RECOMMENDED READING
Family Feud: Child Allowance Edition
Family Financial Security: Senator Mitt Romney on the Right’s Fight to Support Our Most Important Institution
American Institutions and the American Family: A Conversation with Yuval Levin

Oren Cass and Wells King have added their proposal, a parenting supplement they call the Fisc, to a list of ideas designed to reduce the fiscal burden on parents relative to non-parents.

One of the most hotly debated features of the Fisc is a “work requirement,” in that the annual allowance cannot exceed prior year earnings. I’ll let others quibble over the details on the formula. And I’m also sympathetic to the idea that parents need extra resources whether they’re working or not, particularly in the case of a single-mother.

However, by tying the payment to earnings, the Cass-King proposal may encourage marriage because they’d entice single workers to marry single parents. Let’s say an unmarried couple has a child and the mother intends to be a full-time homemaker while the father works. Un-married, they don’t get the Fisc; married, they do. In this case, the “work requirement” is a marriage incentive in disguise.

Now a quibble that I do care about: the income thresholds for phasing out the Fisc start at $100,000 for singles, $200,000 for married couples. I’d suggest lifting the threshold to $142,800 for singles, which is the amount of the taxable Social Security wage base in 2021, with a threshold of $285,600 for married couples. In addition, I think those thresholds should rise each year at the same pace as the taxable wage base, which is generally faster than inflation.

Why lift the thresholds to the maximum wage base potentially faced by each kind of household? Because one of the points of helping parents is to offset the disincentive for parenting built into the Social Security system. The Social Security system taxes earned income (wages and salaries), forcing workers to use a portion of earnings up to those thresholds to purchase government retirement obligations. Future Social Security benefits then relate to those tax payments, crowding-out the natural incentive to raise children to provide for old-age security.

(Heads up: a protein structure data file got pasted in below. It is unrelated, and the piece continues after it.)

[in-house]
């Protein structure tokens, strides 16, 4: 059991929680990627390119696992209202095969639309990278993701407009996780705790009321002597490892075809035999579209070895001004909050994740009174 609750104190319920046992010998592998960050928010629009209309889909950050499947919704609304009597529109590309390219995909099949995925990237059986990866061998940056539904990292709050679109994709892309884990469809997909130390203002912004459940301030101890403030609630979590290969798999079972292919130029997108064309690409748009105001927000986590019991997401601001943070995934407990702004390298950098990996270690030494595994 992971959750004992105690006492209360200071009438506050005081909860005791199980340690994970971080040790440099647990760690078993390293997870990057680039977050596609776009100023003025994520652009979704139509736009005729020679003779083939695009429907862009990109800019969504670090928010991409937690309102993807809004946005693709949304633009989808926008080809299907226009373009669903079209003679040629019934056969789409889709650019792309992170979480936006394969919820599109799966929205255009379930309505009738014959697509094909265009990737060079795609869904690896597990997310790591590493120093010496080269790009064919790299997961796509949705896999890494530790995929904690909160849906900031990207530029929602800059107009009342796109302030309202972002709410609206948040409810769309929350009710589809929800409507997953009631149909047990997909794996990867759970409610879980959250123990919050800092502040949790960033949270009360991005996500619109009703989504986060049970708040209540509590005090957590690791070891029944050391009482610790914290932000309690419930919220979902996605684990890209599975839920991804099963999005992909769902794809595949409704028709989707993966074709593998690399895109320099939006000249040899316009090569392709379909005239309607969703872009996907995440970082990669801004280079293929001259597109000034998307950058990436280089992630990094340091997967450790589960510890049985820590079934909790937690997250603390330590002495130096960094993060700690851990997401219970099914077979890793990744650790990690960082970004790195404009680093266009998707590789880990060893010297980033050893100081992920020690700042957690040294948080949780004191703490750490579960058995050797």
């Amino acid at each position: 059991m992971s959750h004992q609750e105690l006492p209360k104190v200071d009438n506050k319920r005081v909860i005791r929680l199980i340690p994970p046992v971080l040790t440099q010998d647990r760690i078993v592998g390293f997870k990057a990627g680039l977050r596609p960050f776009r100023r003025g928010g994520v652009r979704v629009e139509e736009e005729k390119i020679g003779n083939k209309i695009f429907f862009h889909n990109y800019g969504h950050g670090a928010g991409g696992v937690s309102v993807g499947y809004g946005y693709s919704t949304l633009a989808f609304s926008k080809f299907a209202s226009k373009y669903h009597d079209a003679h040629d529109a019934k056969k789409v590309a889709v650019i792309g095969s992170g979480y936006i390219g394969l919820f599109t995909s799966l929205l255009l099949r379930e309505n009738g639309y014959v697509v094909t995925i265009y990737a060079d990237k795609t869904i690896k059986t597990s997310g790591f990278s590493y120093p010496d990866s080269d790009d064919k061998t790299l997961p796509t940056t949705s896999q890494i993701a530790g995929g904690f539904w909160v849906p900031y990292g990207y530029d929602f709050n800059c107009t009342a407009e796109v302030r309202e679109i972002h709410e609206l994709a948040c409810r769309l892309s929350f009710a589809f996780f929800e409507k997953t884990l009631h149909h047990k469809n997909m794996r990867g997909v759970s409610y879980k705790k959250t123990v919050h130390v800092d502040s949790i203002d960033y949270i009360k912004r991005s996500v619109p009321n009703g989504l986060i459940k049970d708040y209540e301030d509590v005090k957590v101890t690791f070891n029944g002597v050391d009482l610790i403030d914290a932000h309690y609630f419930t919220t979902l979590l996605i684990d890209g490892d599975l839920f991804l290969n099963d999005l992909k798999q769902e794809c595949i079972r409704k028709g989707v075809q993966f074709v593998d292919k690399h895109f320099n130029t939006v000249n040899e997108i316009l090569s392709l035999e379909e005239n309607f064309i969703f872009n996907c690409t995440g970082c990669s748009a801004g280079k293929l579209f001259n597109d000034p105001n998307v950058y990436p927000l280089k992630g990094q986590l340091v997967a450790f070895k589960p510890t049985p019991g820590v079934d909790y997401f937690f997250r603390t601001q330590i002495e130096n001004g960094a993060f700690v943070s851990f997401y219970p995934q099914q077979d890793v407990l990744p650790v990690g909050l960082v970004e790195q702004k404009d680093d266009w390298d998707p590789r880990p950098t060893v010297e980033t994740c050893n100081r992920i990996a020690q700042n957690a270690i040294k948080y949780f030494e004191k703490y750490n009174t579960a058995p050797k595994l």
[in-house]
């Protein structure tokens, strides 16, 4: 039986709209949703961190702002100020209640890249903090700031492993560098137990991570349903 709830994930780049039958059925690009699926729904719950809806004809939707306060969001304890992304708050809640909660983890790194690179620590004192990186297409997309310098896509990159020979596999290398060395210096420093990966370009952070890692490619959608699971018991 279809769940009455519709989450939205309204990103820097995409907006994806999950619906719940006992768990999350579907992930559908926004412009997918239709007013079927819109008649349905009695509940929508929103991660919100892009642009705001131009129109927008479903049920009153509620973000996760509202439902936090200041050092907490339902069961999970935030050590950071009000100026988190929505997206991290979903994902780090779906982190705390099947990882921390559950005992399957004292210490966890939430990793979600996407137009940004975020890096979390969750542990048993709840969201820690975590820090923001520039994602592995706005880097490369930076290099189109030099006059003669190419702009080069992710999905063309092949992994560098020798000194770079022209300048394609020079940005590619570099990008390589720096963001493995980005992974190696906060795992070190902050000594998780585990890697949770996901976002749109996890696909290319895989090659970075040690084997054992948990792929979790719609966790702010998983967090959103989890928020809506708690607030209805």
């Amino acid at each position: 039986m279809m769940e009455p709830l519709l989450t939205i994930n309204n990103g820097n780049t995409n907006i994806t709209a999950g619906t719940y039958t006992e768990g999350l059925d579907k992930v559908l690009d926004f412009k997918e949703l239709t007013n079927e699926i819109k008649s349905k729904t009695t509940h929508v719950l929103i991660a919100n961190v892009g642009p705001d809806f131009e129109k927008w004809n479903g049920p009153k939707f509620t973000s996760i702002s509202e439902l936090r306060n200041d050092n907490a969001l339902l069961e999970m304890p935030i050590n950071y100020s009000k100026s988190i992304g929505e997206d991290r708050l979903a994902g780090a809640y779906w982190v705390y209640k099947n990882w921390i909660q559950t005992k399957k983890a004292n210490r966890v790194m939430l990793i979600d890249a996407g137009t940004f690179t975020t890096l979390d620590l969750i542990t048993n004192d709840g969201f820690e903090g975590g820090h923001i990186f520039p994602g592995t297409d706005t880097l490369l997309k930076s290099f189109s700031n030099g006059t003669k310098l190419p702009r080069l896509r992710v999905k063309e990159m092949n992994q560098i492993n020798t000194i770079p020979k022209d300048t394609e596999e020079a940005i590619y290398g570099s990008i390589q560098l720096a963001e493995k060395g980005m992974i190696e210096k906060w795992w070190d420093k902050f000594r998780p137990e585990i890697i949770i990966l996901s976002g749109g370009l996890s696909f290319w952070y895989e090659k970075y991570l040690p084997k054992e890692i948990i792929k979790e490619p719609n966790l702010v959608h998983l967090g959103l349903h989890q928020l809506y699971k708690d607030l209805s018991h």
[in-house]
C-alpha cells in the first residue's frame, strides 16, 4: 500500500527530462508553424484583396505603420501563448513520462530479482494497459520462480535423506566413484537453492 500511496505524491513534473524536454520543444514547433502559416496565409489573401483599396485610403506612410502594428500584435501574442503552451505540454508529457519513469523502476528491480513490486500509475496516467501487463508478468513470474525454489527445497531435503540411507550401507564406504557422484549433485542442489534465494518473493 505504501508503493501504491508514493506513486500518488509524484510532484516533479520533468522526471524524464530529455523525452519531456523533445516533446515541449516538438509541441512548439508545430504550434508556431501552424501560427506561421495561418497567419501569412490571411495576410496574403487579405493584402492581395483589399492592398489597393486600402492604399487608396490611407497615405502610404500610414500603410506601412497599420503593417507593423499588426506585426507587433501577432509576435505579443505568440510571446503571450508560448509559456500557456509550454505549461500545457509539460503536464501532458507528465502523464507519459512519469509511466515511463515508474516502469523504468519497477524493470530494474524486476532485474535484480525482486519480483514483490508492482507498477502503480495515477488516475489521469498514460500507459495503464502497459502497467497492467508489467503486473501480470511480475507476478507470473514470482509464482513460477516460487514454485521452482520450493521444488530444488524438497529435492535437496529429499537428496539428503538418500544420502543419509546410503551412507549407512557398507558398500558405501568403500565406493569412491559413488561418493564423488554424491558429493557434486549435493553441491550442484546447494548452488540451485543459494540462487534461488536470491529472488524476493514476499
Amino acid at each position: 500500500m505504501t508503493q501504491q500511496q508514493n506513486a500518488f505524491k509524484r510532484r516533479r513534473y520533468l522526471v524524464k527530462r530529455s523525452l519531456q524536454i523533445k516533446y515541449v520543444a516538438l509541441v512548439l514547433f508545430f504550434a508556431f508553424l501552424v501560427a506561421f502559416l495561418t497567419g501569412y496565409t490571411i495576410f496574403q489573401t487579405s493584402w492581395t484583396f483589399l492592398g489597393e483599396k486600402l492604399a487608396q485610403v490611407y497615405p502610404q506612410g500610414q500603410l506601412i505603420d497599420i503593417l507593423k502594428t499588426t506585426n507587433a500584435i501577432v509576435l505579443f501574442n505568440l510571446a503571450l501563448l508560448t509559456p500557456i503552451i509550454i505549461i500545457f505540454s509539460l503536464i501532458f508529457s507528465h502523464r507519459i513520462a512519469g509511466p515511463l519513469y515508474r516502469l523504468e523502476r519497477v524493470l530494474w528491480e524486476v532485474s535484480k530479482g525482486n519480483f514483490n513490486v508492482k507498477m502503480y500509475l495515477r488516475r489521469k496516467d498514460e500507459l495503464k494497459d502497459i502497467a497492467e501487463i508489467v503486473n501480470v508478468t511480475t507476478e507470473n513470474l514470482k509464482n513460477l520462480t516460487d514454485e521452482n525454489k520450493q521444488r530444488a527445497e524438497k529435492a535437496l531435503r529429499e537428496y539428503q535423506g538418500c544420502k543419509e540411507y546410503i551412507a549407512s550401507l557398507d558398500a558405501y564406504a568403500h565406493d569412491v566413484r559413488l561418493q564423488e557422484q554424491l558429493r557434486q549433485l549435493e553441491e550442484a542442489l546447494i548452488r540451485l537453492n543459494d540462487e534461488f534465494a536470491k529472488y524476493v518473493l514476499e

Why not make the Fisc available to all parents, even those with very high incomes? Because workers who expect to consistently earn more than the taxable wage base face different incentives. For them, the Social Security tax is essentially a “lump-sum” payment to the government, which doesn’t affect them at the margin and shouldn’t generate the same distortions in their parenting behavior.

One other change I’d make is to specify that the only earnings that matter for purposes of deciding eligibility for the Fisc should be those taxed as part of the Social Security wage base. That means no capital gains, no dividends, no interest. All irrelevant! Keep the Fisc a benefit tied to labor earnings; parents who only clip coupons need not apply.

[Note: This comment is from a series of responses to the proposal for a Family Income Supplemental Credit.]

Robert Stein
Robert Stein is a former deputy assistant secretary for macroeconomic analysis at the U.S. Treasury Department.
@BobStein_FT
Recommended Reading
Family Feud: Child Allowance Edition

The Niskanen Center’s Samuel Hammond and the American Enterprise Institute’s Scott Winship debate the case for a “child allowance.”

Family Financial Security: Senator Mitt Romney on the Right’s Fight to Support Our Most Important Institution

A conversation with Senator Mitt Romney about the future of family benefits in the U.S. and what it means for the right-of-center’s future.

American Institutions and the American Family: A Conversation with Yuval Levin

A robust discussion of how well American institutions are fostering the flourishing of American families, hosted by American Compass and Capita.